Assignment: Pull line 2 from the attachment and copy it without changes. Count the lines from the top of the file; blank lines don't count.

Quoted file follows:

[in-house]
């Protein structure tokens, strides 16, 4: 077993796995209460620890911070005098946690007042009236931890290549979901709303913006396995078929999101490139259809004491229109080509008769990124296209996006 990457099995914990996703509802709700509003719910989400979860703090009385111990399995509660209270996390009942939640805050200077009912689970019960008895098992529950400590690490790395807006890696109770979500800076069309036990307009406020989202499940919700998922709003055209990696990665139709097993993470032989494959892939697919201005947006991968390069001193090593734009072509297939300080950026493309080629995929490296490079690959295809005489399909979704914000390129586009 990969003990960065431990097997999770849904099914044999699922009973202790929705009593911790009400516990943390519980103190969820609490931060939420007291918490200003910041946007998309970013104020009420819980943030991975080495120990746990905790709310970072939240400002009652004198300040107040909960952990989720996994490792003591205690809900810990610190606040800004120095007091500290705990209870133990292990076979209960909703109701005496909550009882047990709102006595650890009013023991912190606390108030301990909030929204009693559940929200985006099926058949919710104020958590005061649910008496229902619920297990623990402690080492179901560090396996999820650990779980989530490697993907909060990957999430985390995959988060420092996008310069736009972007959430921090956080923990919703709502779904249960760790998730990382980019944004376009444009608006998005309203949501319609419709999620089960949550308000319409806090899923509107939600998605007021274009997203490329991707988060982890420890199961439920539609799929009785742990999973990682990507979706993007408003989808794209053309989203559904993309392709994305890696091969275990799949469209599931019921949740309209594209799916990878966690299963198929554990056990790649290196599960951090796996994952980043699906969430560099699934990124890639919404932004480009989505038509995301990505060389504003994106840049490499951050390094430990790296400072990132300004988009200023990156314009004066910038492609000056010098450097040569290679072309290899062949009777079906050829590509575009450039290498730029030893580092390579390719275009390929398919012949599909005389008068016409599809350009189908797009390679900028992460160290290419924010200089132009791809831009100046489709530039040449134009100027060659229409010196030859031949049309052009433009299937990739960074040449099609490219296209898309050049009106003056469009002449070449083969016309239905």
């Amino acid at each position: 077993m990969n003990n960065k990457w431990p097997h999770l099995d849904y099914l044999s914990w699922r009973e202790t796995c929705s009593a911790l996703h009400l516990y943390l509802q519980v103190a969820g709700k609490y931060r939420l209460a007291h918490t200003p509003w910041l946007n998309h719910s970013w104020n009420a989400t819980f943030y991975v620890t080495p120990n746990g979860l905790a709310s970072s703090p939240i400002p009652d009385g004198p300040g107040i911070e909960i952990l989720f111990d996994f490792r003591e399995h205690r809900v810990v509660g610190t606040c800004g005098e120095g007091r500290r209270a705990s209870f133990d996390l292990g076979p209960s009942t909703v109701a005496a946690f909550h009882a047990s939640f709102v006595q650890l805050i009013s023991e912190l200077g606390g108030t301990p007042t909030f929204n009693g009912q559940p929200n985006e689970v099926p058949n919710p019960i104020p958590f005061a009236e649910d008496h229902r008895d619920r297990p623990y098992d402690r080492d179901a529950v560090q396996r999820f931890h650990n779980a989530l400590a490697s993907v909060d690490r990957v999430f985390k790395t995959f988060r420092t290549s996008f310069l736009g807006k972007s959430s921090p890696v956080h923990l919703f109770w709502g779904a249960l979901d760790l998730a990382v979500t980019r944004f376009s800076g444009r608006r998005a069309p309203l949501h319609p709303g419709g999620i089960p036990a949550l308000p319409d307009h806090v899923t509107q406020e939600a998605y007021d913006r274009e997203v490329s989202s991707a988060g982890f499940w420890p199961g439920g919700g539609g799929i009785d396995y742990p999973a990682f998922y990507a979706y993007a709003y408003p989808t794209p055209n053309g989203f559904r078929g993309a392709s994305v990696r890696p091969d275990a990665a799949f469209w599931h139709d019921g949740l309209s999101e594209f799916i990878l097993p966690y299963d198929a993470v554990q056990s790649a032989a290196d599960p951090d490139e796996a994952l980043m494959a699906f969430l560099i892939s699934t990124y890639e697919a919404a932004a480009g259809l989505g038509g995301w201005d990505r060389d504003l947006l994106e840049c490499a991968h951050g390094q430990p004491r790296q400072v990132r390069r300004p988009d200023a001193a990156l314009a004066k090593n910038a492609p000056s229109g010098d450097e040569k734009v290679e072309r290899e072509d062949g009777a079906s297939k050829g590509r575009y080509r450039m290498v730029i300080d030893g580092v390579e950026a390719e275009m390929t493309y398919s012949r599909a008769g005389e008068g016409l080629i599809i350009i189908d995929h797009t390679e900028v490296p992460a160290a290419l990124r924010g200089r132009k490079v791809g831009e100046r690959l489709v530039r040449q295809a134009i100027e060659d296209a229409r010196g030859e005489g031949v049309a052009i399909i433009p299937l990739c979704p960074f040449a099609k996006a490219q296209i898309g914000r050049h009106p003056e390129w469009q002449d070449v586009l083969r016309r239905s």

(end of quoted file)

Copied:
């Protein structure tokens, strides 16, 4: 077993796995209460620890911070005098946690007042009236931890290549979901709303913006396995078929999101490139259809004491229109080509008769990124296209996006 990457099995914990996703509802709700509003719910989400979860703090009385111990399995509660209270996390009942939640805050200077009912689970019960008895098992529950400590690490790395807006890696109770979500800076069309036990307009406020989202499940919700998922709003055209990696990665139709097993993470032989494959892939697919201005947006991968390069001193090593734009072509297939300080950026493309080629995929490296490079690959295809005489399909979704914000390129586009 990969003990960065431990097997999770849904099914044999699922009973202790929705009593911790009400516990943390519980103190969820609490931060939420007291918490200003910041946007998309970013104020009420819980943030991975080495120990746990905790709310970072939240400002009652004198300040107040909960952990989720996994490792003591205690809900810990610190606040800004120095007091500290705990209870133990292990076979209960909703109701005496909550009882047990709102006595650890009013023991912190606390108030301990909030929204009693559940929200985006099926058949919710104020958590005061649910008496229902619920297990623990402690080492179901560090396996999820650990779980989530490697993907909060990957999430985390995959988060420092996008310069736009972007959430921090956080923990919703709502779904249960760790998730990382980019944004376009444009608006998005309203949501319609419709999620089960949550308000319409806090899923509107939600998605007021274009997203490329991707988060982890420890199961439920539609799929009785742990999973990682990507979706993007408003989808794209053309989203559904993309392709994305890696091969275990799949469209599931019921949740309209594209799916990878966690299963198929554990056990790649290196599960951090796996994952980043699906969430560099699934990124890639919404932004480009989505038509995301990505060389504003994106840049490499951050390094430990790296400072990132300004988009200023990156314009004066910038492609000056010098450097040569290679072309290899062949009777079906050829590509575009450039290498730029030893580092390579390719275009390929398919012949599909005389008068016409599809350009189908797009390679900028992460160290290419924010200089132009791809831009100046489709530039040449134009100027060659229409010196030859031949049309052009433009299937990739960074040449099609490219296209898309050049009106003056469009002449070449083969016309239905």